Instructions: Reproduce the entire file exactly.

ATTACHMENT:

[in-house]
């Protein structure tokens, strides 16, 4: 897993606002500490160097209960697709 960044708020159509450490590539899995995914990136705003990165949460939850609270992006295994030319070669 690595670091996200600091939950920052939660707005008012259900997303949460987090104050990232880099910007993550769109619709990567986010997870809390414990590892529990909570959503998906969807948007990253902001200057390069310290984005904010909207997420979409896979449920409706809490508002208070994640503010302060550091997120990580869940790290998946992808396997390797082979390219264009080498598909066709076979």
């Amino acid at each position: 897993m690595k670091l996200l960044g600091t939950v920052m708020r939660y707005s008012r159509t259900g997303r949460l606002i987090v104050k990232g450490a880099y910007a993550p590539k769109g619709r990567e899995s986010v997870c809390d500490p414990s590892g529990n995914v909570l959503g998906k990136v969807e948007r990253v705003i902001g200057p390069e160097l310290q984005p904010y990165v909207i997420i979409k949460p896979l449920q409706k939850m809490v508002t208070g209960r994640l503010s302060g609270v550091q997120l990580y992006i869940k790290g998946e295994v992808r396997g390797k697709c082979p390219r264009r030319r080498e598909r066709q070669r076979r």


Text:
[in-house]
């Protein structure tokens, strides 16, 4: 897993606002500490160097209960697709 960044708020159509450490590539899995995914990136705003990165949460939850609270992006295994030319070669 690595670091996200600091939950920052939660707005008012259900997303949460987090104050990232880099910007993550769109619709990567986010997870809390414990590892529990909570959503998906969807948007990253902001200057390069310290984005904010909207997420979409896979449920409706809490508002208070994640503010302060550091997120990580869940790290998946992808396997390797082979390219264009080498598909066709076979």
């Amino acid at each position: 897993m690595k670091l996200l960044g600091t939950v920052m708020r939660y707005s008012r159509t259900g997303r949460l606002i987090v104050k990232g450490a880099y910007a993550p590539k769109g619709r990567e899995s986010v997870c809390d500490p414990s590892g529990n995914v909570l959503g998906k990136v969807e948007r990253v705003i902001g200057p390069e160097l310290q984005p904010y990165v909207i997420i979409k949460p896979l449920q409706k939850m809490v508002t208070g209960r994640l503010s302060g609270v550091q997120l990580y992006i869940k790290g998946e295994v992808r396997g390797k697709c082979p390219r264009r030319r080498e598909r066709q070669r076979r």